- Finally, both these methods can be helped along with the conservative use of meds, all of which would be "off-label" and targeted at OCD/Depressive sxs.
((WN)) Activities such as gaming and viewing pornography predate the Internet, as does the potential to be addicted to them. What is different about it when it is online?
- Well, with regards to porn, there are the three As -- Anonymous, Affordable, and Accessible. One has the illusion of anonymity so, when looking at porn or researching one's own paraphilia, individuals may no longer feel the shame that they might have in the past. And, the porn is cheap and readily available.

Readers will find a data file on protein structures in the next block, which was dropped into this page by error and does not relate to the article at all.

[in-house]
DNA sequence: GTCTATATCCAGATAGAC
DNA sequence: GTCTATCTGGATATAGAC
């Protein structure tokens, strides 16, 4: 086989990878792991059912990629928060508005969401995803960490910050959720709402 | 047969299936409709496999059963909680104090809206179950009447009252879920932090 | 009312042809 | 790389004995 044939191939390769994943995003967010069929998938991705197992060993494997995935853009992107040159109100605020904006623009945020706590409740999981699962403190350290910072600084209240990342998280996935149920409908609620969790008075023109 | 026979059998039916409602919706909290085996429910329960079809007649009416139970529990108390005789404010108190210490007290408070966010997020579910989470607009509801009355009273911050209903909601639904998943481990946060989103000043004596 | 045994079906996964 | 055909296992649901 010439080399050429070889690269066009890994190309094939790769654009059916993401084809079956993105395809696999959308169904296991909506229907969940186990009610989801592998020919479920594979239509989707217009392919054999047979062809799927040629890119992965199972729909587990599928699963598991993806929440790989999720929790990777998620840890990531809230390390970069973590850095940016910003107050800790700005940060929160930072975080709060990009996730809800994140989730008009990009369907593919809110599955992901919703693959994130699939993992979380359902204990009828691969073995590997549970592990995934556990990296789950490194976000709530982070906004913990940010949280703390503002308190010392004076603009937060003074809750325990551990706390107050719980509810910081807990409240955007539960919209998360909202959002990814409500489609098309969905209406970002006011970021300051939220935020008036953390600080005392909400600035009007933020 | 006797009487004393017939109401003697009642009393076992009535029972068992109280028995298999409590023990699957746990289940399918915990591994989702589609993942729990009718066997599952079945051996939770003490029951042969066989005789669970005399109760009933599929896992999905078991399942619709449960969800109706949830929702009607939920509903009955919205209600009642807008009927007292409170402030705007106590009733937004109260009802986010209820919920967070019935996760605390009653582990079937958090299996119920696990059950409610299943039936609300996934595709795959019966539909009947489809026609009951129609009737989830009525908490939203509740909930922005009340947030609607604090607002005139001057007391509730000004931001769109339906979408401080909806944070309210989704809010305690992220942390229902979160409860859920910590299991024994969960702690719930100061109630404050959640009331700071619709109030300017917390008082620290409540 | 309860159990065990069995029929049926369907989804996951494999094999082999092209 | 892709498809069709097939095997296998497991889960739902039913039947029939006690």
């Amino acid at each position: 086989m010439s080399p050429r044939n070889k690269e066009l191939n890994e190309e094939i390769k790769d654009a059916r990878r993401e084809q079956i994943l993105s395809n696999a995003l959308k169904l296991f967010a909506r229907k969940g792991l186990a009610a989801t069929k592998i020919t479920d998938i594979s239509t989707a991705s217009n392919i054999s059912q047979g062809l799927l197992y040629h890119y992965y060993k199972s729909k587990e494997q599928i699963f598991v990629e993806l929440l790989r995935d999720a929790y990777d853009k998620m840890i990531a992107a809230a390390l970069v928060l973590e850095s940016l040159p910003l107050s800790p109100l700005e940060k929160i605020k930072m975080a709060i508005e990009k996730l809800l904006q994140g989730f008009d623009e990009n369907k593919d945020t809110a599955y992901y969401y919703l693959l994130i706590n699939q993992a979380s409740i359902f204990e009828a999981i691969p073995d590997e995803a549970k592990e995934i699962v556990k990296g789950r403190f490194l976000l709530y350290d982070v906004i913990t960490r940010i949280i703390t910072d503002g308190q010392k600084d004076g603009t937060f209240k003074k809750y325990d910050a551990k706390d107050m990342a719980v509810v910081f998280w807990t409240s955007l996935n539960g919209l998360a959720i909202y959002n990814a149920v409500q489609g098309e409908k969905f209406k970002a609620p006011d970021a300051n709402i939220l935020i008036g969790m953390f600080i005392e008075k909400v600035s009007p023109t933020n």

- With gaming, I'd modify the list somewhat but it remains mostly true. I'd also add that games (and porn, sometimes) provide an effective outlet for aggression that is (1) time consuming, (2) socially acceptable, (3) entertaining, (4) empowering, and (5) engaging. In moderation, the preoccupation can prevent people from acting on angry impulses. However, over time, it may exacerbate such issues and make things worse.
((WN)) What do you want to see governments do in response?
- The government can help by channeling interest into the topic and more research through the CDC, NIH, and special investigative bodies. At present, the game and porn industry has no stake in seeing research conducted and it is not clear who does. As a result, there is little money budgeted to exploring the issue using the standard methods we use in science. Then, ironically, it is claimed that there are no "good" studies...well, of course not -- there is no money to pay for them.